Diesel starts rough when cold?????

Submitted: Saturday, Feb 07, 2004 at 10:46
ThreadID: 10344 Views:12512 Replies:7 FollowUps:1
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I have a MQ SD33 diesel engine, when i start it up in the morning it sounds like it's only running on a couple of cylinders at first then starts to smooth out, it is very rough and blows out clouds of smoke grey/white to light blue.
I have put in new glow plugs, air filter and injectors. Does anyone have any idea on what i could try next, or has had any experience with a similar problem?

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Reply By: ross - Saturday, Feb 07, 2004 at 11:20

Saturday, Feb 07, 2004 at 11:20
Could be low compression on one or 2 cylinders.I had a 4 cyl diesel that had identical symptoms.The low compression makes it difficult to compress the air enough to be able to burn the fuel. As the engine warms up the valves or piston rings expand and eventually are able to compress the air.Another sign of engine wear is the blue smoke.
Before you do anything drastic check the new glow plugs are actually getting power and working as they should.
AnswerID: 45790

Follow Up By: steve - Saturday, Feb 07, 2004 at 11:41

Saturday, Feb 07, 2004 at 11:41
Thanks for the reply, sorry i should have mentioned that i have just finished rebuilding the engine mainly new rings and bearings, it started fine before i rebuilt it. Yes i will have a look to see if there is power at the glow plugs, possible that i didn't put the main wire back on properly.
FollowupID: 307801

Reply By: Member - Gordon- Saturday, Feb 07, 2004 at 13:39

Saturday, Feb 07, 2004 at 13:39
If the diesel starts I would'nt worry about the glow plugs.
I had the same problem in my GQ,rough as bags when cold then after it warms up a bit the engine evens out. Problem is the oil is old/dirty or too thick when the temp. is low. I was using 20w60 (for very hot weather). first noticed this condition one cold morning , last year when pulling out of Narrabri.Changed oil when I got back home (15w40) no problems since,but then it does not get as cold in CQ. May help before you spend more money.
AnswerID: 45798

Reply By: ianmc - Sunday, Feb 08, 2004 at 12:33

Sunday, Feb 08, 2004 at 12:33
I have a Triton 2.5td and it was the same for a while. Blue/white smokey on starting too. It does not use oil but still puffs a bit. Ifeel that the turbo probably leaks a little lubricant into the intake and maybe the oil soaked foam air filter may after standing a while. Certainly sounds like glo plugs may not be getting hot enough.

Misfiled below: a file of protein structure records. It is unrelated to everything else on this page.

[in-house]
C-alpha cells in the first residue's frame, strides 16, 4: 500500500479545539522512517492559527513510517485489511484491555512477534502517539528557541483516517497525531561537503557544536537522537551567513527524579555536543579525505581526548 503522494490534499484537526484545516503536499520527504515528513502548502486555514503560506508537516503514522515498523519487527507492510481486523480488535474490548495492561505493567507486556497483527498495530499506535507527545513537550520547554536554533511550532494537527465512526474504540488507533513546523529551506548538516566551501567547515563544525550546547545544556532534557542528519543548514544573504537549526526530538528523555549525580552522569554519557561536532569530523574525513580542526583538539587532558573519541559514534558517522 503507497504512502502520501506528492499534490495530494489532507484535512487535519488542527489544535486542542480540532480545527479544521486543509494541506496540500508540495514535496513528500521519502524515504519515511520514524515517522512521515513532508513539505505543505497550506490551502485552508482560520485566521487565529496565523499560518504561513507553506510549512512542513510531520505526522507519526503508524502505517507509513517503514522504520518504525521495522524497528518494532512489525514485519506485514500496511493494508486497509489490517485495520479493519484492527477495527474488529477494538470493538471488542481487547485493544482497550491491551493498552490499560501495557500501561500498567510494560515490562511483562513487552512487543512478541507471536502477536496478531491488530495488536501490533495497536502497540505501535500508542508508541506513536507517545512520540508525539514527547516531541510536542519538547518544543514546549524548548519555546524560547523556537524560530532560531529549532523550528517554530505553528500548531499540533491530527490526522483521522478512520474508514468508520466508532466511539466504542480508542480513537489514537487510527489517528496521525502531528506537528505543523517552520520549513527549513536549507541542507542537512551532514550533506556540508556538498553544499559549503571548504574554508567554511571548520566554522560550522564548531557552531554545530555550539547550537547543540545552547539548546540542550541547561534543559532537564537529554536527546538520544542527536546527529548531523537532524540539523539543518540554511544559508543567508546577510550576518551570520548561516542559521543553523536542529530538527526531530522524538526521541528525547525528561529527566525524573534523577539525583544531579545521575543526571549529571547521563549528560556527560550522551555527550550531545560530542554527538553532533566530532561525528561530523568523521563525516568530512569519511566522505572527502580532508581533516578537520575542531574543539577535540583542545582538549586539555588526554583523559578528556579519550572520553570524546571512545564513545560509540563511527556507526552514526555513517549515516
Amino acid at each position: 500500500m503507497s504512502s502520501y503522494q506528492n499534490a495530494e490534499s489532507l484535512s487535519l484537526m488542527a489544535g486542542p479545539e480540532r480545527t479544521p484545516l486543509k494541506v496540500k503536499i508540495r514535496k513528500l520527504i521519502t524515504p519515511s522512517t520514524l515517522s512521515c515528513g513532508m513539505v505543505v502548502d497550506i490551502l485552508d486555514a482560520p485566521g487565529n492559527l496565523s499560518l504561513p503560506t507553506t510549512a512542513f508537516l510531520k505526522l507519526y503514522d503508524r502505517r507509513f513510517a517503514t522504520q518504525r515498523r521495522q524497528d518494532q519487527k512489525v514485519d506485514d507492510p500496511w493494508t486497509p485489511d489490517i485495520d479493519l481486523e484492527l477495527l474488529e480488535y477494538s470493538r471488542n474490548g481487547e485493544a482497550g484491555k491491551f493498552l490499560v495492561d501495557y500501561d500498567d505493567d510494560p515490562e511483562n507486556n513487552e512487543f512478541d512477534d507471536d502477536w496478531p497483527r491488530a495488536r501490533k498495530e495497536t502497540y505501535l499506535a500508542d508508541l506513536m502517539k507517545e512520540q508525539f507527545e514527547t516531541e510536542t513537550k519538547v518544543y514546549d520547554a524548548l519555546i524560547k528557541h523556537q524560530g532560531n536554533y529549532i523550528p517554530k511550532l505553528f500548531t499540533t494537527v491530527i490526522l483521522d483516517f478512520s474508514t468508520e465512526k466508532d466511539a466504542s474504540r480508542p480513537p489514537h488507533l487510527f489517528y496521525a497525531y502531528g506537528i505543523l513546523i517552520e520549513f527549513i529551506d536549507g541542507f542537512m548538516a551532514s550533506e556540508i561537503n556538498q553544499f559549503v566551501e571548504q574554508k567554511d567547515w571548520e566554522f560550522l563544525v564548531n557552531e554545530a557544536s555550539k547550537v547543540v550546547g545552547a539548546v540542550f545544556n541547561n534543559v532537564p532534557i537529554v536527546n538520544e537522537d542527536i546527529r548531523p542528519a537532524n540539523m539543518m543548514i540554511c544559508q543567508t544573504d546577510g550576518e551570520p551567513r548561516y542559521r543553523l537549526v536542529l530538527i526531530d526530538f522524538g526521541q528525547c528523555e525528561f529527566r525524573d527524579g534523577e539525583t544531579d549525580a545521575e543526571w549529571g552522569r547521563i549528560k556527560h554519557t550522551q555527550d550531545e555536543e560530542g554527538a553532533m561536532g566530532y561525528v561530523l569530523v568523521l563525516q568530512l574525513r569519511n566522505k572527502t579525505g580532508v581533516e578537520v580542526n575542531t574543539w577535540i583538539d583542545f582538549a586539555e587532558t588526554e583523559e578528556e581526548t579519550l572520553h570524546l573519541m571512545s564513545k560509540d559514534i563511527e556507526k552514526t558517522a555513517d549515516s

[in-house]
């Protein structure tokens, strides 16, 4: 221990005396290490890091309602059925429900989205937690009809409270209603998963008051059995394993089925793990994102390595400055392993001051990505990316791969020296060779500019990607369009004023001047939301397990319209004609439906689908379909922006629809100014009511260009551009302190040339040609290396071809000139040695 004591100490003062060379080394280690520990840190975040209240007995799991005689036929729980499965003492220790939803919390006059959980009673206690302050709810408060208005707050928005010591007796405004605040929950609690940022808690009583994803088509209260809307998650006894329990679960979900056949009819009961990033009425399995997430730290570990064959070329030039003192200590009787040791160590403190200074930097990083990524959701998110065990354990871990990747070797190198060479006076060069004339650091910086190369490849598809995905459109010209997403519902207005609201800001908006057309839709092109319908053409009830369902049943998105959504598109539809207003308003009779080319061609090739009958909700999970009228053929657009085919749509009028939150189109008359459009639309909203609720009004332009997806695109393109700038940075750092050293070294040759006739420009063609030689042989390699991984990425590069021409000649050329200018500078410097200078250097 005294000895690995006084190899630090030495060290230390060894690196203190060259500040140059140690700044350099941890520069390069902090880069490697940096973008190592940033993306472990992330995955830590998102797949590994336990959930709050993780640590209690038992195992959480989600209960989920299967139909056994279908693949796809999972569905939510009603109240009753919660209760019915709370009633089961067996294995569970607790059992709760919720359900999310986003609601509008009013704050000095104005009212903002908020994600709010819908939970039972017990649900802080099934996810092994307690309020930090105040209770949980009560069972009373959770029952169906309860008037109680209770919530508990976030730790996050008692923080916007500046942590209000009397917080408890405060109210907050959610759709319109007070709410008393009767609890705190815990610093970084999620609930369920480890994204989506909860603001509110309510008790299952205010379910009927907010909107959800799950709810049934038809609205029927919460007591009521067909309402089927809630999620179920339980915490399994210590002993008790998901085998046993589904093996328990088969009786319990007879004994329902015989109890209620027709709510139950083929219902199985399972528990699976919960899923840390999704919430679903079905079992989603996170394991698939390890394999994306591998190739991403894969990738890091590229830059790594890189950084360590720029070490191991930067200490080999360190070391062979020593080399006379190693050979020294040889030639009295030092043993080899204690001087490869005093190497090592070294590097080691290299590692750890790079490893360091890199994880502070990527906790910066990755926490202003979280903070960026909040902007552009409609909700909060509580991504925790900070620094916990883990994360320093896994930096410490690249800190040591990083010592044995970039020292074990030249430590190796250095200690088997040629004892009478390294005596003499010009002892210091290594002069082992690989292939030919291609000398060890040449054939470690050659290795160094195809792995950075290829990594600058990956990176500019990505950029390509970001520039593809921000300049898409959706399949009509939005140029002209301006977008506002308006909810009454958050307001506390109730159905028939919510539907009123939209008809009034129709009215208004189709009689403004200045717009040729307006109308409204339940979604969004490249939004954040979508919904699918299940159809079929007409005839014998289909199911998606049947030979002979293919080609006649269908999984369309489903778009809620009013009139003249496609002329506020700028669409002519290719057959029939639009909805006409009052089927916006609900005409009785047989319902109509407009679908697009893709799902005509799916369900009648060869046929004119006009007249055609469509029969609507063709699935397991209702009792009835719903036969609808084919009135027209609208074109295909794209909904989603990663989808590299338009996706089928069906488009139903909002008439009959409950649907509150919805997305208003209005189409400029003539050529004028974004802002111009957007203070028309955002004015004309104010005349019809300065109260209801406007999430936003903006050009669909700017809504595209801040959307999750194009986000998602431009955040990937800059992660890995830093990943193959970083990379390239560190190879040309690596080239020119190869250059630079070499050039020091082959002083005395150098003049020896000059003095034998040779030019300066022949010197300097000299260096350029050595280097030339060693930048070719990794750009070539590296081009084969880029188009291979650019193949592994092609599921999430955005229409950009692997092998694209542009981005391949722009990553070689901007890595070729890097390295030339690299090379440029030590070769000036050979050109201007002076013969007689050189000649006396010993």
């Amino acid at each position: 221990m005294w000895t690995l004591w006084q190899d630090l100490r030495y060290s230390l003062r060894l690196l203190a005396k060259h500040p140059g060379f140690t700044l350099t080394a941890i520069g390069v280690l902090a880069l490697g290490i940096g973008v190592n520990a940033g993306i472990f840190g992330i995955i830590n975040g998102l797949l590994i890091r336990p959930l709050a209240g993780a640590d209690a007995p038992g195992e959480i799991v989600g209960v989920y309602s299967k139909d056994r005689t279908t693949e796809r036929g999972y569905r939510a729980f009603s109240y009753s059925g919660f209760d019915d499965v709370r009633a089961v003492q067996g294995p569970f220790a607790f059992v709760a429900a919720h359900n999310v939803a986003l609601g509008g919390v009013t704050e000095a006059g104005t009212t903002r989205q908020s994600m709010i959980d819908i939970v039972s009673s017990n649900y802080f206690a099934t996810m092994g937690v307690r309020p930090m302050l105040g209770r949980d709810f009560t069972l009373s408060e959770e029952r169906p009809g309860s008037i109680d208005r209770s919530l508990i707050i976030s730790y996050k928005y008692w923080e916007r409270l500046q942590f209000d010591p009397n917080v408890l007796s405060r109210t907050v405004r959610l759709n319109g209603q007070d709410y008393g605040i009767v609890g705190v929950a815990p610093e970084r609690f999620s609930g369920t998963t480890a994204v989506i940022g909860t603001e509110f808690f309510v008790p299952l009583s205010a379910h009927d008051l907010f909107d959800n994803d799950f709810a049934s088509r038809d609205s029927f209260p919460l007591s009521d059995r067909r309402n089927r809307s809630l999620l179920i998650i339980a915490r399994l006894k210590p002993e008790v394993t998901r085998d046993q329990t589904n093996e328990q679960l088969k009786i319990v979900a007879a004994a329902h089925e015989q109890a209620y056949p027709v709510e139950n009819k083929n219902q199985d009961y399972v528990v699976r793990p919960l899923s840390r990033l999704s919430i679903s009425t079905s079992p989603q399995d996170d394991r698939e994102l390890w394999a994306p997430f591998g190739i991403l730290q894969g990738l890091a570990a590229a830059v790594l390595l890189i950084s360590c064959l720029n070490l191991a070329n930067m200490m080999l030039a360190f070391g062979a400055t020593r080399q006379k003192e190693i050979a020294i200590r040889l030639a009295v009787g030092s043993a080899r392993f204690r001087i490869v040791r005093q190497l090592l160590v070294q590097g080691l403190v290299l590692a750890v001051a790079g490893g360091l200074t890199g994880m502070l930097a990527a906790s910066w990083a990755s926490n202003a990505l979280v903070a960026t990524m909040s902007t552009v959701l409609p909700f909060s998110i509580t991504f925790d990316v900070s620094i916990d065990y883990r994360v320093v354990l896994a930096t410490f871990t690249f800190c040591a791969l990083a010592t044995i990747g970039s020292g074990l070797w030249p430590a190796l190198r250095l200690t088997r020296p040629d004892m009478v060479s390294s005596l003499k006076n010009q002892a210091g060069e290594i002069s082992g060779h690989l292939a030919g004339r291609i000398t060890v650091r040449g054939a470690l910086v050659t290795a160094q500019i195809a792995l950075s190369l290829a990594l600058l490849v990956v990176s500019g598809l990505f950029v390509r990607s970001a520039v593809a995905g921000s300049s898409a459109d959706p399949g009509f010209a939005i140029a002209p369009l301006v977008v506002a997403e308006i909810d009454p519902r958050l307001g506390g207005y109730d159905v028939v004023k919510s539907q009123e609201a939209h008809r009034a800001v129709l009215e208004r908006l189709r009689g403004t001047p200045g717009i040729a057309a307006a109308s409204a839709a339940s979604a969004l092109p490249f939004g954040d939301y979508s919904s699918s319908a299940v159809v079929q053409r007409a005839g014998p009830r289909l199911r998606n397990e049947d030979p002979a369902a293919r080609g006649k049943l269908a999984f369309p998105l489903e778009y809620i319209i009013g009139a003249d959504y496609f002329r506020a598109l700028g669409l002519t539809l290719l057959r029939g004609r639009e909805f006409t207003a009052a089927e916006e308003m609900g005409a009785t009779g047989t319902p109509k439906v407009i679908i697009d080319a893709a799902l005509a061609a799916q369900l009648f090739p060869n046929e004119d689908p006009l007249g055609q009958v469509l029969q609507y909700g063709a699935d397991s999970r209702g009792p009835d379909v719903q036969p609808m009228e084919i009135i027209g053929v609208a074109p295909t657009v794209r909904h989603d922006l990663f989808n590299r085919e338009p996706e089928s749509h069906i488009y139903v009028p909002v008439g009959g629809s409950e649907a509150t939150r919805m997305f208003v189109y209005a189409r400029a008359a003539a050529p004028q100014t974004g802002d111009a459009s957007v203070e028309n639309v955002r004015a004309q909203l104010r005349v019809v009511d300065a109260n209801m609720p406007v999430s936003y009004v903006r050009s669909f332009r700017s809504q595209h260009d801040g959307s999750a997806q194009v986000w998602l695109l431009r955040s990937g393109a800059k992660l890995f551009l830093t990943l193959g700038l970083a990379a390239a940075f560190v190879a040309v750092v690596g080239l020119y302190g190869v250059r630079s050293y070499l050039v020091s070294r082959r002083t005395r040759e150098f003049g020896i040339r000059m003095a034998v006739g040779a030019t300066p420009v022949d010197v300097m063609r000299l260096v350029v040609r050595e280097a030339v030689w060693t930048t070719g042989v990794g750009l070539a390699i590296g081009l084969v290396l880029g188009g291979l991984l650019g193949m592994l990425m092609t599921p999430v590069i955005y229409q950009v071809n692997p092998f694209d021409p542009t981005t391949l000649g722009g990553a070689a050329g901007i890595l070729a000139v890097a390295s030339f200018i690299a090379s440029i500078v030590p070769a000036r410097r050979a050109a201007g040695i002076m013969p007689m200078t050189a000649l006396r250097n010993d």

Triton seems to have corrected itself, dunno why, maybe a few long runs fixed it!
AnswerID: 45855

Reply By: sensei - Sunday, Feb 08, 2004 at 23:33

Sunday, Feb 08, 2004 at 23:33
There is one more thing too check, if memory serves me correctly there is a glow plug timer under the driver side kick board. If this fails or starts to fail the length of time the glow plugs stay on will alter. This also changes with engine temp.
The box contains some electronics, if you do buy dont grab a Nissan one as it is so very costly. It only contains a 555 timer and can be repaired.
Another thing that may help is if when you start your car in the morn try turning the key a little forward (going to the cranking position) until the glow plug lights come back on. You will hear the engine smooth out in a very short time.
You said that the engine had just been rebuilt, did you use copper valve guides in the head, if so they can retain a lot of oil in them and will drain down into the chambers when the engine is shut down giving you a very rough and blue smoke inthe morning. The grade of oil will make a big difference to tthe amount that drains back but they will still drain.
Had an MQ SD33 with the same problem, never did like the 24v system as I had one flat battery and the car wont start..haha
Hope it hopes
AnswerID: 45933

Reply By: David N. - Monday, Feb 09, 2004 at 11:14

Monday, Feb 09, 2004 at 11:14
All of the above advice is good, BUT
don't try to start your diesel when cold as soon as the glow plug light goes out.
They actually stay on a fair bit longer, and when cold it's a good idea to delay your start atleast a few more seconds, in any indirect injection diesel- you'll get a much better start. (You will hear the relay cut out quite some seconds AFTER the glow plug light goes out- on some diesels as much as ten to fifteen seconds. I only start mine as soon as the light goes out in warm conditions....)
Also put a multimeter on your glow plugs and check the voltage they're getting when you turn the ignition on.

Hope this helps, Cheers
AnswerID: 45966

Reply By: Mick - Monday, Feb 09, 2004 at 21:40

Monday, Feb 09, 2004 at 21:40
Sounds like the timing is slightly out, it wont take much to blow white smoke, only a degree or two.
The only way to check it is to do the spill timing again and make sure its correct.
AnswerID: 46064

Reply By: Allan - Tuesday, Feb 10, 2004 at 00:23

Tuesday, Feb 10, 2004 at 00:23
All of the above, try bypassing the glowplug timer by bridging from the battery positive to the glowplug rail for 10-20secs.

I had a problem with my vehicle in winter which I assumed was a glowplug problem but it turned out to be a fuel hose on the fuel filter had a slight leak which allowed air into the system overnight and in the morning gave symptoms of a glowplug problem when it idled rough until the air had been bled out.

Let us all know how you go??

AnswerID: 46097

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